World

Sunday shows round-up: It is ‘highly likely’ that Russia will invade Ukraine

30 January 2022

11:12 PM

30 January 2022

11:12 PM

Liz Truss – It is ‘highly likely’ that Russia will invade Ukraine

January may be Eastern Europe’s coldest month, but most Ukrainians are unwilling to accept Vladimir Putin’s gigantic bear hug for comfort. Last week, Foreign Secretary Liz Truss claimed to have seen intelligence suggesting a Russian plan to install a puppet government in Kyiv, and diplomatic efforts have not yet managed to take the chill off the situation. Truss was interviewed by Sophie Raworth, who asked her how likely it was that the situation could escalate:

The Foreign Secretary says it’s “highly likely” that Putin is planning to invade Ukraine

Liz Truss tells Sophie Raworth “there is a real threat of invasion, but we don’t know what’s going to happen”
#SundayMorning https://t.co/DOE1h7Nqg8 pic.twitter.com/cbe7gkn8K4

— BBC Politics (@BBCPolitics) January 30, 2022

LT: We think it’s highly likely that [Putin] is looking to invade Ukraine… There is a real threat of invasion, but we don’t know what’s going to happen.

Europe is too dependent on Russian gas

Trevor Phillips also spoke to Truss about the co-ordination of sanctions against Russia. As well as a proposed broadening of sanctions against individuals, Truss said that she would argue wholeheartedly for the cancellation of the gas pipeline Nord Stream 2, running from Russia to Germany. The Nord Stream pipelines are owned by the Russian state-backed company Gazprom:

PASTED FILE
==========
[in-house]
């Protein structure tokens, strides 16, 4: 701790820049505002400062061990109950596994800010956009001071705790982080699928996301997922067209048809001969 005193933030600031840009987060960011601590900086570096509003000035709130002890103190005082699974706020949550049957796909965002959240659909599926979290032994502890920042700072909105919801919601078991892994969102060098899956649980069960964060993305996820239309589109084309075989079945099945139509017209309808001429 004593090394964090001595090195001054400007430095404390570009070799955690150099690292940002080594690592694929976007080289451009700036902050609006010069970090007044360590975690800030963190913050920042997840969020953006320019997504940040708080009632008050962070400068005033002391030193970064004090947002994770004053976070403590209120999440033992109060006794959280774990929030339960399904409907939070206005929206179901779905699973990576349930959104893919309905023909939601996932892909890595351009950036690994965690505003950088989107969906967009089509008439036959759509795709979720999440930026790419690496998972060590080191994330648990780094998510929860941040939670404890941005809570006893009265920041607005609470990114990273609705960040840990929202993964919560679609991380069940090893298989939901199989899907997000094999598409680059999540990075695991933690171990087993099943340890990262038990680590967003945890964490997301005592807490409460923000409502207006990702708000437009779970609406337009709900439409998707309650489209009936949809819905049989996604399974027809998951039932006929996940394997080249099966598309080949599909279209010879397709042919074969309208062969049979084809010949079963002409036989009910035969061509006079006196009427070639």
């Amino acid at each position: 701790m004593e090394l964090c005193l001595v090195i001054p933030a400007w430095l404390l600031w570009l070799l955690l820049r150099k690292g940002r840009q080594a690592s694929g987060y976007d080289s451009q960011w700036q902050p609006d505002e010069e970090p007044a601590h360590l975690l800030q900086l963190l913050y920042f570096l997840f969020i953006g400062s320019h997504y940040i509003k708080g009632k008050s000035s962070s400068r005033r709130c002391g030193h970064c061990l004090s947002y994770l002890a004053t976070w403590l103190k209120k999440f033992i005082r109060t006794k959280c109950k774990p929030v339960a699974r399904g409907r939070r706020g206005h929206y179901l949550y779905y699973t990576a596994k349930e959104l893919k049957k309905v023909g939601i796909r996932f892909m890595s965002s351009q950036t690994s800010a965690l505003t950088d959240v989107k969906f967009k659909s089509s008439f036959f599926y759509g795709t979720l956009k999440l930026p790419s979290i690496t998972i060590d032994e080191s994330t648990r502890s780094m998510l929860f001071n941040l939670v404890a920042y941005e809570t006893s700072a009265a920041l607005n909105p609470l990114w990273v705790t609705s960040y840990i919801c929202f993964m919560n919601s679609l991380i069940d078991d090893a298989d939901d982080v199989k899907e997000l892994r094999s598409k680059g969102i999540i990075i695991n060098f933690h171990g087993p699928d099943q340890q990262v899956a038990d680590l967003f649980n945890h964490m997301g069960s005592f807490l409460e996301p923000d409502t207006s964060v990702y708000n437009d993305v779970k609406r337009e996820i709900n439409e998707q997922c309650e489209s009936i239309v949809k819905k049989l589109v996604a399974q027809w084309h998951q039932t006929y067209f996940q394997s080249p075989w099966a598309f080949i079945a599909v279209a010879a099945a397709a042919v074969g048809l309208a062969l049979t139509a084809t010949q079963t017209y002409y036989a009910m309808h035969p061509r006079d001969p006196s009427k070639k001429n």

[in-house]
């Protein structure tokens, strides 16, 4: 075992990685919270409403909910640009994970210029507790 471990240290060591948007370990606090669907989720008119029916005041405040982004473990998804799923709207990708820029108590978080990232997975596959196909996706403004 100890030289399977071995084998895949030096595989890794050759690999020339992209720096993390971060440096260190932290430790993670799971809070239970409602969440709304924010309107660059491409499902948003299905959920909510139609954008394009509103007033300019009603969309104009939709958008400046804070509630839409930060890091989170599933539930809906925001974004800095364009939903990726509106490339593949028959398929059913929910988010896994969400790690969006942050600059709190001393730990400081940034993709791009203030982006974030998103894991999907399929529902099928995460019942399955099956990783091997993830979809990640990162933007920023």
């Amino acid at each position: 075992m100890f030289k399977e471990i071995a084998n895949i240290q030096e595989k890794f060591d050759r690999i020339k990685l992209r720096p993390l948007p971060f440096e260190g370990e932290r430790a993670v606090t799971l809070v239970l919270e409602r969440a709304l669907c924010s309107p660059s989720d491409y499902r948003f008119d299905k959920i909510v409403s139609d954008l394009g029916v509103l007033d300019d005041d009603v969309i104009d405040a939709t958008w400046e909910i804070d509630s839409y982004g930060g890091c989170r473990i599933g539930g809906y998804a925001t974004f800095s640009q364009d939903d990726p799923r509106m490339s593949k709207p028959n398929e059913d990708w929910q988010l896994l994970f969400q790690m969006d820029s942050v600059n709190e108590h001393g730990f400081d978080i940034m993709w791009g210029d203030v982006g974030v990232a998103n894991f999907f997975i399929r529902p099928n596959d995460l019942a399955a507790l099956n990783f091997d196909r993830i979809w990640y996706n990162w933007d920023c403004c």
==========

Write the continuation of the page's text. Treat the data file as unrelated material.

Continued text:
“One of the issues we have is European dependence on Russian gas.”

Foreign Secretary @trussliz tells #Phillips that Germany must “absolutely” cancel the key gas pipeline, Nord Stream 2, if Russia invades Ukraine.

Live: https://t.co/MfyXU0jmTl pic.twitter.com/utIozB97t3

— Trevor Phillips on Sunday (@RidgeOnSunday) January 30, 2022

LT: One of the issues we have is European dependence on Russian gas… We cannot allow that to happen.

The public ‘appreciate that we’ve spent a lot of money’

Phillips pressed Truss on the issue of the government’s National Insurance rise, aimed at funding the health and social care system. Boris Johnson and Chancellor Rishi Sunak have confirmed that the rise will go ahead in April, in the teeth of opposition from their backbenches, concerned about the current cost-of-living squeeze:

“I think the public appreciate that we spent a lot of money during COVID and we do need to pay that money back.”@trussliz defends the National Insurance tax hike, blaming “extraordinary circumstances” for the “difficult decisions”. #Phillips: https://t.co/MfyXU0jmTl pic.twitter.com/dSpFgItvbz

— Trevor Phillips on Sunday (@RidgeOnSunday) January 30, 2022


LT: We want to see taxes come down… [but] I think the public appreciate that we spent a lot of money during COVID and we do need to pay that money back.

Boris ‘will do a fantastic job’ at the next election

Truss was also stoic in her defence of the Prime Minister when challenged about his conduct by Raworth, and refused to countenance his resignation, even if it were to be established that he deliberately misled the House of Commons: